After the September 11 attacks, the United States sought to eliminate terrorism around the world. Has the United States been effective in reducing terrorism? The answer is not straightforward. For every effective counterterrorism effort, there is another ineffective effort. This essay will explore the United States’ use of active and passive counterterrorism strategies and under which circumstances, they are effective. Whereas active policies, such as preemptive strikes, military raids, and covert operations are often viewed favorably in the United States, passive policies of deterrence, conciliation, and instituting laws are often more successful in quelling terrorism because they do not radicalize moderates. That is not to say that active counterterrorism strategies are not useful.
While effective passive strategies prevent groups from growing, effective active strategies protect the United States from immediate threats and can eliminate an isolated group. Neither strategy is superior per se. Both active and passive strategies are useful in certain circumstances, but the circumstances in which each will be useful must be known. Without detailed knowledge of the political, cultural, and social situation of the area where the United States is fighting, any strategy will fail.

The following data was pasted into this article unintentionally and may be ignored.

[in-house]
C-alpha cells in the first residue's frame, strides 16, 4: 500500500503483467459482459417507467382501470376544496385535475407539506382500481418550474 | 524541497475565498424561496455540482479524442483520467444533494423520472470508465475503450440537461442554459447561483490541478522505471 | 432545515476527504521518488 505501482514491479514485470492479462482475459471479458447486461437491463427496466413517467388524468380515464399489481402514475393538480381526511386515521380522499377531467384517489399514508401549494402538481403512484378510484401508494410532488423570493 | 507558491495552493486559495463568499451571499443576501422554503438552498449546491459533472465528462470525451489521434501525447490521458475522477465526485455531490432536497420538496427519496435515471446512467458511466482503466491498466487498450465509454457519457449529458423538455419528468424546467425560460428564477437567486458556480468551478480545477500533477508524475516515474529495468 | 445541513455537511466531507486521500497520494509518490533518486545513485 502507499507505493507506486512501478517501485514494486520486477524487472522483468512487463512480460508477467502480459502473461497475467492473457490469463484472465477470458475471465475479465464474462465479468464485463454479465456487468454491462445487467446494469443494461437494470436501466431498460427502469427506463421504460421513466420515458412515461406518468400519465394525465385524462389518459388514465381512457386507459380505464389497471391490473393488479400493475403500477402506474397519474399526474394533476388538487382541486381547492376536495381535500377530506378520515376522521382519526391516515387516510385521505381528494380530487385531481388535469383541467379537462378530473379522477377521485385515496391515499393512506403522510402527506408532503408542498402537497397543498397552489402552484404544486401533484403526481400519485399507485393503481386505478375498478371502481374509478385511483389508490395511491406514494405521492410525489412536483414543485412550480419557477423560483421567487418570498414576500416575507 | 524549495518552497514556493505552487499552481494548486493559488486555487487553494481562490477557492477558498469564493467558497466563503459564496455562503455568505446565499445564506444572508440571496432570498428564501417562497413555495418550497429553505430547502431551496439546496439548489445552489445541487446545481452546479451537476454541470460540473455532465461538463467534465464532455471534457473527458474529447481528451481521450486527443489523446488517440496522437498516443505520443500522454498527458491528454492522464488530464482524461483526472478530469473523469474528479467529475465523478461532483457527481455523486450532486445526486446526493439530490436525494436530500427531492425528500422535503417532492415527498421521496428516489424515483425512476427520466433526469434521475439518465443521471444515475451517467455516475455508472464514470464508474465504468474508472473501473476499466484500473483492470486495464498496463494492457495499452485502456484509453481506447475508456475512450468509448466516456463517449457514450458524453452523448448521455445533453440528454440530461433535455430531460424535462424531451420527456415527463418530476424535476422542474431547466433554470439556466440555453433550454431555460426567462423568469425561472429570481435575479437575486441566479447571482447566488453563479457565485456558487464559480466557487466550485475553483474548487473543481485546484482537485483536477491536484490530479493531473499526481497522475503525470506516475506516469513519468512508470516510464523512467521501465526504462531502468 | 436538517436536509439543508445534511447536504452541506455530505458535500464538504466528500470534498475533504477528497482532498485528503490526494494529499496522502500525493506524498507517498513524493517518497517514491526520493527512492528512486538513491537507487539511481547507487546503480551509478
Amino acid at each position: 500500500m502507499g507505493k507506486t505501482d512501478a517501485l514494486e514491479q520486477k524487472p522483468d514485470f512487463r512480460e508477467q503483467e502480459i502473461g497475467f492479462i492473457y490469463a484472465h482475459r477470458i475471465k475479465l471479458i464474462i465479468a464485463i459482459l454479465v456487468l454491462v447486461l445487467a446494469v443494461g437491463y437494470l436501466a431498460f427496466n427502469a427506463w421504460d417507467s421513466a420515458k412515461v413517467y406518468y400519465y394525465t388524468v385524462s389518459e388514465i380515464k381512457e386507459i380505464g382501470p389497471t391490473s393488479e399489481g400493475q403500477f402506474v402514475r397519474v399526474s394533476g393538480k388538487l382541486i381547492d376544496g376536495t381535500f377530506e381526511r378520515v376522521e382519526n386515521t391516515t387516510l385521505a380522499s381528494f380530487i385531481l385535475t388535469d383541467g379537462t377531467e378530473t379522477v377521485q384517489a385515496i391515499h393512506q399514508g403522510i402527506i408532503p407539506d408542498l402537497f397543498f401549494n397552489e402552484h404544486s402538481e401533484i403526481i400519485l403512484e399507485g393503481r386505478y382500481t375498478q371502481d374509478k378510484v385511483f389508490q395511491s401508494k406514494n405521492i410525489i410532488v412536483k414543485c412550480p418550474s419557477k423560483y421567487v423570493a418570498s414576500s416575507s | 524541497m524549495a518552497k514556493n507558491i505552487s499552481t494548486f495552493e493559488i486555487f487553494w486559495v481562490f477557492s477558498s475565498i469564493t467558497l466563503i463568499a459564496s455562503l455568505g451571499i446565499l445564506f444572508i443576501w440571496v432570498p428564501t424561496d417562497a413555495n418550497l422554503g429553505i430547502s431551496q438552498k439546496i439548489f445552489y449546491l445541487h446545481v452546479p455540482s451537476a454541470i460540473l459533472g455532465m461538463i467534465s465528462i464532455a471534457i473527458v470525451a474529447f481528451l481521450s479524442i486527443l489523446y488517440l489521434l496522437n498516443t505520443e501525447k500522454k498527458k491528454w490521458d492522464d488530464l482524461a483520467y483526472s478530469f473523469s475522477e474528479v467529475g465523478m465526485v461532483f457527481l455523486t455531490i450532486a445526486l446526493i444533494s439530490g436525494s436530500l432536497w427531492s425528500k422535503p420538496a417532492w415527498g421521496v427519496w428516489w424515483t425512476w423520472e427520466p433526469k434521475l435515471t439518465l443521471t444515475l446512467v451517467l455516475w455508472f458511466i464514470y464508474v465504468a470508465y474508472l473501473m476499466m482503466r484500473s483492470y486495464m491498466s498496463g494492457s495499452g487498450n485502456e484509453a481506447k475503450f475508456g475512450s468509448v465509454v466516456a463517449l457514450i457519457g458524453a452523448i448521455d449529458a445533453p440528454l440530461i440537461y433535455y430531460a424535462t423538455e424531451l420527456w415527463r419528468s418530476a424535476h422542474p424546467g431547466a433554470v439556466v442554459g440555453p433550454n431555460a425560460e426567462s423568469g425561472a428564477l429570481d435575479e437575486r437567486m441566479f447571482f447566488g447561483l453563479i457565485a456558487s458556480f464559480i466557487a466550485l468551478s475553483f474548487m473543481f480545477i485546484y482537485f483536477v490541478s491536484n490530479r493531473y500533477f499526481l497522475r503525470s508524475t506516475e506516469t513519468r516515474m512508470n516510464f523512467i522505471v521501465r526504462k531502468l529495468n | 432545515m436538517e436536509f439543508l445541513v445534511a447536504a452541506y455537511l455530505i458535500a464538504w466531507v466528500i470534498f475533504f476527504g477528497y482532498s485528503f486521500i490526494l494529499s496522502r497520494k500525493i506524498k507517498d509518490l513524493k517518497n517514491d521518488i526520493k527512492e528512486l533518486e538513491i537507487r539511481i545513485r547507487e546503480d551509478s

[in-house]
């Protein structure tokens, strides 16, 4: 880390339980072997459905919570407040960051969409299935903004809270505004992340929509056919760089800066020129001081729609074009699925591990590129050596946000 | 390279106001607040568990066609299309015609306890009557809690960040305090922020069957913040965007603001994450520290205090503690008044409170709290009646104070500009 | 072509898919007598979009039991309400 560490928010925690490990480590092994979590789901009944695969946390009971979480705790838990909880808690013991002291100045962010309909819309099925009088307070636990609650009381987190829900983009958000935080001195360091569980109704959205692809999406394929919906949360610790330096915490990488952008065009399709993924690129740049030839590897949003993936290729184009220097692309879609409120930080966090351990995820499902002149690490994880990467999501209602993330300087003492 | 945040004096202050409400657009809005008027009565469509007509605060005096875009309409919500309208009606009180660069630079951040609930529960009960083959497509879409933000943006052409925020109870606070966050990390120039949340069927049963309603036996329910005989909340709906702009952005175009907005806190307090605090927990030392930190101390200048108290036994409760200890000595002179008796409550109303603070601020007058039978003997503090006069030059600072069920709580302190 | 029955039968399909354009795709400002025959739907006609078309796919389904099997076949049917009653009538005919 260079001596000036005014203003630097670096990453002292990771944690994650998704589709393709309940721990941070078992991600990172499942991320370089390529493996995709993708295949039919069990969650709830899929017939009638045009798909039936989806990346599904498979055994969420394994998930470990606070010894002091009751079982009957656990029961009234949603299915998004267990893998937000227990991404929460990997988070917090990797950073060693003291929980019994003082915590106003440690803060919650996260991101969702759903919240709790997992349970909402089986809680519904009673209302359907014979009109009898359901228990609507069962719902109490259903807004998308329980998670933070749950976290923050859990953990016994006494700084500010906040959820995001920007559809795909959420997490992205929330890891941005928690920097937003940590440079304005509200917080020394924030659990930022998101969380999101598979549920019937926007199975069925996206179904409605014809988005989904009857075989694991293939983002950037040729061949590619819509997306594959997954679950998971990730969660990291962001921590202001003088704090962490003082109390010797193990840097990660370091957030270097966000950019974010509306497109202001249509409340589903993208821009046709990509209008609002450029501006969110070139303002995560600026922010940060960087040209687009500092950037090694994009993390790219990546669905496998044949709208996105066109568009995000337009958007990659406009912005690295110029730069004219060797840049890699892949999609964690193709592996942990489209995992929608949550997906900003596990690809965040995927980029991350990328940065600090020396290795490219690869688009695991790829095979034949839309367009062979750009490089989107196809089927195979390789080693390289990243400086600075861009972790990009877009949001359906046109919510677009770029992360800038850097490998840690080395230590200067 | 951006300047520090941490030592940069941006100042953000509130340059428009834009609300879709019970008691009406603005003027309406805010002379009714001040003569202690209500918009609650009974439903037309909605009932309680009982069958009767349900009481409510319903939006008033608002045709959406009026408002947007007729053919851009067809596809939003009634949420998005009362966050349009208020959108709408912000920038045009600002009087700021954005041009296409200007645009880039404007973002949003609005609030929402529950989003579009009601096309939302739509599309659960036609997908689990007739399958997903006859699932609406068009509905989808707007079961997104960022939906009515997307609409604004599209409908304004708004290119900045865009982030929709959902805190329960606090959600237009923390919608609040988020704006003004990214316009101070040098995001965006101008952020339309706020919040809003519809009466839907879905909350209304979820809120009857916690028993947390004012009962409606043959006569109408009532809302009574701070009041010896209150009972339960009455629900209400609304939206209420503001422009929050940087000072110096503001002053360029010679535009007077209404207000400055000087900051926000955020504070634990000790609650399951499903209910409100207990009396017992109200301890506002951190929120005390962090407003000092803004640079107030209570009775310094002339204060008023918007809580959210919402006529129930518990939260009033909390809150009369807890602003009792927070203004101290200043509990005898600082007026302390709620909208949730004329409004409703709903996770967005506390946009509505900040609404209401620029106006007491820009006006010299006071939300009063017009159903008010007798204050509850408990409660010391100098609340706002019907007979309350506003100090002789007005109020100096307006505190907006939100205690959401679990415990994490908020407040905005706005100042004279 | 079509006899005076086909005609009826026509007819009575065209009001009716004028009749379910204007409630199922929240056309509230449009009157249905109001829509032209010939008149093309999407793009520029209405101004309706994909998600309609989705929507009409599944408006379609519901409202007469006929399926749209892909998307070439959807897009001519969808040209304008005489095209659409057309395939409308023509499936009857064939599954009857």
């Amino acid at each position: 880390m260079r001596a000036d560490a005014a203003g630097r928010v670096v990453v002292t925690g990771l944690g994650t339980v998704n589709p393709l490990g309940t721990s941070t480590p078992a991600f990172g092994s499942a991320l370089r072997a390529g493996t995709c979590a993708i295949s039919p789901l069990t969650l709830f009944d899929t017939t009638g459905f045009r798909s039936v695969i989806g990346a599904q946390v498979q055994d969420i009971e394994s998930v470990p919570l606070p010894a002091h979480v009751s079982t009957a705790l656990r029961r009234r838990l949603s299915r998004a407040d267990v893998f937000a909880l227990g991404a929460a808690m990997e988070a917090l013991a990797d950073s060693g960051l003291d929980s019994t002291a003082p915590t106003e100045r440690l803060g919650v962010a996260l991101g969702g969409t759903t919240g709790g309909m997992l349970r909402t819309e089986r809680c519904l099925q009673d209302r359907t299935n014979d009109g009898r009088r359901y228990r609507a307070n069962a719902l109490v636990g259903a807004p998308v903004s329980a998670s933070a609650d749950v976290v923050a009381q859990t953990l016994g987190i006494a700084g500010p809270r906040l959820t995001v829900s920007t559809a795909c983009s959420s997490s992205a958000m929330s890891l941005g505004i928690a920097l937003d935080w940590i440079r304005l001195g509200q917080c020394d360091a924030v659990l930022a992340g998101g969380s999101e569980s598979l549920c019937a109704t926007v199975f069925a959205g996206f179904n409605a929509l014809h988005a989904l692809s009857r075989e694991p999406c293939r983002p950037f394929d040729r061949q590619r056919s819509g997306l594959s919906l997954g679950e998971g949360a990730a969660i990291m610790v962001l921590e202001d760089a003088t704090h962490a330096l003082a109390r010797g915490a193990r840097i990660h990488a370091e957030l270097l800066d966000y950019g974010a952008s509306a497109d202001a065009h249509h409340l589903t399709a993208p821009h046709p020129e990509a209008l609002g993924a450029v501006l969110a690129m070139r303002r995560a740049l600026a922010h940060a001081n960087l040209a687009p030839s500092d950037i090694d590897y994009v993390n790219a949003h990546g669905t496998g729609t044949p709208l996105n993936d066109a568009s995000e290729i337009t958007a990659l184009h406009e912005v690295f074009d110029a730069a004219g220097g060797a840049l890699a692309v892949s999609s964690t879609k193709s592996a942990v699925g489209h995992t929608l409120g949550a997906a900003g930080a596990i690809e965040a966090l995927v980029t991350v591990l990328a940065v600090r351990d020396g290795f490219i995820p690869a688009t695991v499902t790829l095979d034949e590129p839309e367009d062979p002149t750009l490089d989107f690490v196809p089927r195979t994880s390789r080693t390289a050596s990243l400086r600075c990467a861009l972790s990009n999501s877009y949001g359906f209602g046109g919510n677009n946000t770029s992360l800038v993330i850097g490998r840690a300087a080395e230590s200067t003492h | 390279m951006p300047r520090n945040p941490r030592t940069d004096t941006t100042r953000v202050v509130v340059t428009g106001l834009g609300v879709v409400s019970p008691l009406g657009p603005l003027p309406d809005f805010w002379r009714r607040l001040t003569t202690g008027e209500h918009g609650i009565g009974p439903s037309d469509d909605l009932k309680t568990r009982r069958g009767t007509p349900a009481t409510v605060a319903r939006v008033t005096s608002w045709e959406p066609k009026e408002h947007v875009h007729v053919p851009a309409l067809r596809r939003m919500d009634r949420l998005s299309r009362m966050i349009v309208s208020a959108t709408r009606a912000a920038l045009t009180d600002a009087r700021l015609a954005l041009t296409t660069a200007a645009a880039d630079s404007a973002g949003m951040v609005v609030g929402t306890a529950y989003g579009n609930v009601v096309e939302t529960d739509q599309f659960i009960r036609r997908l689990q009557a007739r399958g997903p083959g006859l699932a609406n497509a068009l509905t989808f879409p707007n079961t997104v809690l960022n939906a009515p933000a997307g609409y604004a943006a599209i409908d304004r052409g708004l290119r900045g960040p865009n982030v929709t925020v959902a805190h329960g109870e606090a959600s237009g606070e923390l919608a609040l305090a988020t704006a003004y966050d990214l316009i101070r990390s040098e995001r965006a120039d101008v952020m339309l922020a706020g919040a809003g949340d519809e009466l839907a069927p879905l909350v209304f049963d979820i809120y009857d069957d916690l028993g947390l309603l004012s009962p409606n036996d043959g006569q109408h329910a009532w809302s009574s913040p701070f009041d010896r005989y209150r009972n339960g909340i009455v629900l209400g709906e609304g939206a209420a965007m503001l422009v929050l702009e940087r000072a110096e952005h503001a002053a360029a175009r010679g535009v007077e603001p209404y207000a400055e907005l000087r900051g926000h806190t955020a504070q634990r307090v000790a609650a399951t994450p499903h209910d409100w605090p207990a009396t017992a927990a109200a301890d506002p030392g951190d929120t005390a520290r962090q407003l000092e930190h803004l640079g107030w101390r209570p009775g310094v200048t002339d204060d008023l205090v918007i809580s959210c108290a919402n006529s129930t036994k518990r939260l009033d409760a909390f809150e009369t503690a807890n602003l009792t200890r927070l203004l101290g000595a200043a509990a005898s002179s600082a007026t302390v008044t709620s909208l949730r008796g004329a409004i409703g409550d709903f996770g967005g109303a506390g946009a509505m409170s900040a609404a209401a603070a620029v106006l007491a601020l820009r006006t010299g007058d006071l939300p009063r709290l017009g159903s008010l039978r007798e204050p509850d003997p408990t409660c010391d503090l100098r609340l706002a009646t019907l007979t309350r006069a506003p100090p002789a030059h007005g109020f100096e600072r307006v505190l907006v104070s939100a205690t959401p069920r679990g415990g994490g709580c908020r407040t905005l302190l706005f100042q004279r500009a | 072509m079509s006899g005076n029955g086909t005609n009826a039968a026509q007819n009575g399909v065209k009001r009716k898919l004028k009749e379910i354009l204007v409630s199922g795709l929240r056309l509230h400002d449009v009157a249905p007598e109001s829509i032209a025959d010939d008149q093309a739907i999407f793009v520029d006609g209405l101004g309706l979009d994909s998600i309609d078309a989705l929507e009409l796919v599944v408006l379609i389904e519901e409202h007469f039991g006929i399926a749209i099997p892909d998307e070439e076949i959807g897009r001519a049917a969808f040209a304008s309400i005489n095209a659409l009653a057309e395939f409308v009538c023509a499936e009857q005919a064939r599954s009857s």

To determine the effective of counterterrorism strategies, criteria for effectiveness must be laid out. There are currently a wide number of measures of effectiveness in counterterrorism strategies; however, these measures are often problematic. They often leave out important factors necessary in determining if strategies are working. Measures of effective counterterrorism strategy should include the number of terrorist attacks, victims, and number of arrests.
These are all reasonable measures of effectiveness that use hard data to determine effective counterterrorism strategies. However, data alone does not provide a complete picture. While it answers the question of effectiveness firmly yes or no, the numbers themselves do not provide the full picture. Some important counterterrorism issues are not quantifiable. A more detailed measure of effectiveness must be put in place that considers both national security and the inner-workings of the terrorist organizations themselves.